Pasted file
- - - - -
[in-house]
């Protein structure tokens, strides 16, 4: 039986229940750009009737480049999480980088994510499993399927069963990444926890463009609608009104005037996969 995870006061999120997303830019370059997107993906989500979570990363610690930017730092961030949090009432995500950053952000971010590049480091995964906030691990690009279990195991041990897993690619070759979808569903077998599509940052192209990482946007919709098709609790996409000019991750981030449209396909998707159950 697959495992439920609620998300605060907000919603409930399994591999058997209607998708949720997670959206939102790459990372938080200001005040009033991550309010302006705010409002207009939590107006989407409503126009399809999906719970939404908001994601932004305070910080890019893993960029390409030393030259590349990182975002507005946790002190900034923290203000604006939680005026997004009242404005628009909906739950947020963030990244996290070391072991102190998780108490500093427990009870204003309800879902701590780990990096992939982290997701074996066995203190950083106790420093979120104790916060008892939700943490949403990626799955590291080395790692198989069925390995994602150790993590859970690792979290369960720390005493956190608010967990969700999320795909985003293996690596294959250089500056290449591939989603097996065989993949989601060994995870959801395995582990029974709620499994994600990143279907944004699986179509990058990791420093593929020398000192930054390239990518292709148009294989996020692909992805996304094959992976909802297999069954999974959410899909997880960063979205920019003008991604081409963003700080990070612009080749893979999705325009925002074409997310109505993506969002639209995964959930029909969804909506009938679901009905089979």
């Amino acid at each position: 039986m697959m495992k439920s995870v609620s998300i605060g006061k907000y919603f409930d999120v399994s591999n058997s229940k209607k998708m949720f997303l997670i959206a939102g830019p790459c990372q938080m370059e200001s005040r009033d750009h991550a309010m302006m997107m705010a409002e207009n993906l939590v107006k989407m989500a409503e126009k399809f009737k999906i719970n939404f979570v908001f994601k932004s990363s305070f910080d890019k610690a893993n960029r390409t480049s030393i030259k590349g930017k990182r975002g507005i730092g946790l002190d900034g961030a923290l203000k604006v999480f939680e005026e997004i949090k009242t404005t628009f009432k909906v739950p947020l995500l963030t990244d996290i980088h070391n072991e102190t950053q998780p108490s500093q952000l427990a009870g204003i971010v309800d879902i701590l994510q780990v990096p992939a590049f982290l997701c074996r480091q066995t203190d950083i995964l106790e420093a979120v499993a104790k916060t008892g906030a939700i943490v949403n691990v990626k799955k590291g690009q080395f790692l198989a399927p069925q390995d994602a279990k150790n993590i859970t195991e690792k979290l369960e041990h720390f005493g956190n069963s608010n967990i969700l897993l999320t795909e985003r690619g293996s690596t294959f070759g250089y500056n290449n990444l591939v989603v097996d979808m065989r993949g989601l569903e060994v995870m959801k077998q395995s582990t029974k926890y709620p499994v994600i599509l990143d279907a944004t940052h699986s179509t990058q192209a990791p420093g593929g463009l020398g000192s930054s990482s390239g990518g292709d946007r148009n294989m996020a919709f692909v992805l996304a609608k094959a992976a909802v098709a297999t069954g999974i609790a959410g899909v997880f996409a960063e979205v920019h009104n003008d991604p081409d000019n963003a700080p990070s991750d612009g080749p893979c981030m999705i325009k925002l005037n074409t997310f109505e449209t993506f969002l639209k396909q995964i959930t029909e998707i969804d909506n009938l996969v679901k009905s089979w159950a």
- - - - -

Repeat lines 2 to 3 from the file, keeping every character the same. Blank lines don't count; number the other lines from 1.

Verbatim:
């Protein structure tokens, strides 16, 4: 039986229940750009009737480049999480980088994510499993399927069963990444926890463009609608009104005037996969 995870006061999120997303830019370059997107993906989500979570990363610690930017730092961030949090009432995500950053952000971010590049480091995964906030691990690009279990195991041990897993690619070759979808569903077998599509940052192209990482946007919709098709609790996409000019991750981030449209396909998707159950 697959495992439920609620998300605060907000919603409930399994591999058997209607998708949720997670959206939102790459990372938080200001005040009033991550309010302006705010409002207009939590107006989407409503126009399809999906719970939404908001994601932004305070910080890019893993960029390409030393030259590349990182975002507005946790002190900034923290203000604006939680005026997004009242404005628009909906739950947020963030990244996290070391072991102190998780108490500093427990009870204003309800879902701590780990990096992939982290997701074996066995203190950083106790420093979120104790916060008892939700943490949403990626799955590291080395790692198989069925390995994602150790993590859970690792979290369960720390005493956190608010967990969700999320795909985003293996690596294959250089500056290449591939989603097996065989993949989601060994995870959801395995582990029974709620499994994600990143279907944004699986179509990058990791420093593929020398000192930054390239990518292709148009294989996020692909992805996304094959992976909802297999069954999974959410899909997880960063979205920019003008991604081409963003700080990070612009080749893979999705325009925002074409997310109505993506969002639209995964959930029909969804909506009938679901009905089979």
């Amino acid at each position: 039986m697959m495992k439920s995870v609620s998300i605060g006061k907000y919603f409930d999120v399994s591999n058997s229940k209607k998708m949720f997303l997670i959206a939102g830019p790459c990372q938080m370059e200001s005040r009033d750009h991550a309010m302006m997107m705010a409002e207009n993906l939590v107006k989407m989500a409503e126009k399809f009737k999906i719970n939404f979570v908001f994601k932004s990363s305070f910080d890019k610690a893993n960029r390409t480049s030393i030259k590349g930017k990182r975002g507005i730092g946790l002190d900034g961030a923290l203000k604006v999480f939680e005026e997004i949090k009242t404005t628009f009432k909906v739950p947020l995500l963030t990244d996290i980088h070391n072991e102190t950053q998780p108490s500093q952000l427990a009870g204003i971010v309800d879902i701590l994510q780990v990096p992939a590049f982290l997701c074996r480091q066995t203190d950083i995964l106790e420093a979120v499993a104790k916060t008892g906030a939700i943490v949403n691990v990626k799955k590291g690009q080395f790692l198989a399927p069925q390995d994602a279990k150790n993590i859970t195991e690792k979290l369960e041990h720390f005493g956190n069963s608010n967990i969700l897993l999320t795909e985003r690619g293996s690596t294959f070759g250089y500056n290449n990444l591939v989603v097996d979808m065989r993949g989601l569903e060994v995870m959801k077998q395995s582990t029974k926890y709620p499994v994600i599509l990143d279907a944004t940052h699986s179509t990058q192209a990791p420093g593929g463009l020398g000192s930054s990482s390239g990518g292709d946007r148009n294989m996020a919709f692909v992805l996304a609608k094959a992976a909802v098709a297999t069954g999974i609790a959410g899909v997880f996409a960063e979205v920019h009104n003008d991604p081409d000019n963003a700080p990070s991750d612009g080749p893979c981030m999705i325009k925002l005037n074409t997310f109505e449209t993506f969002l639209k396909q995964i959930t029909e998707i969804d909506n009938l996969v679901k009905s089979w159950a």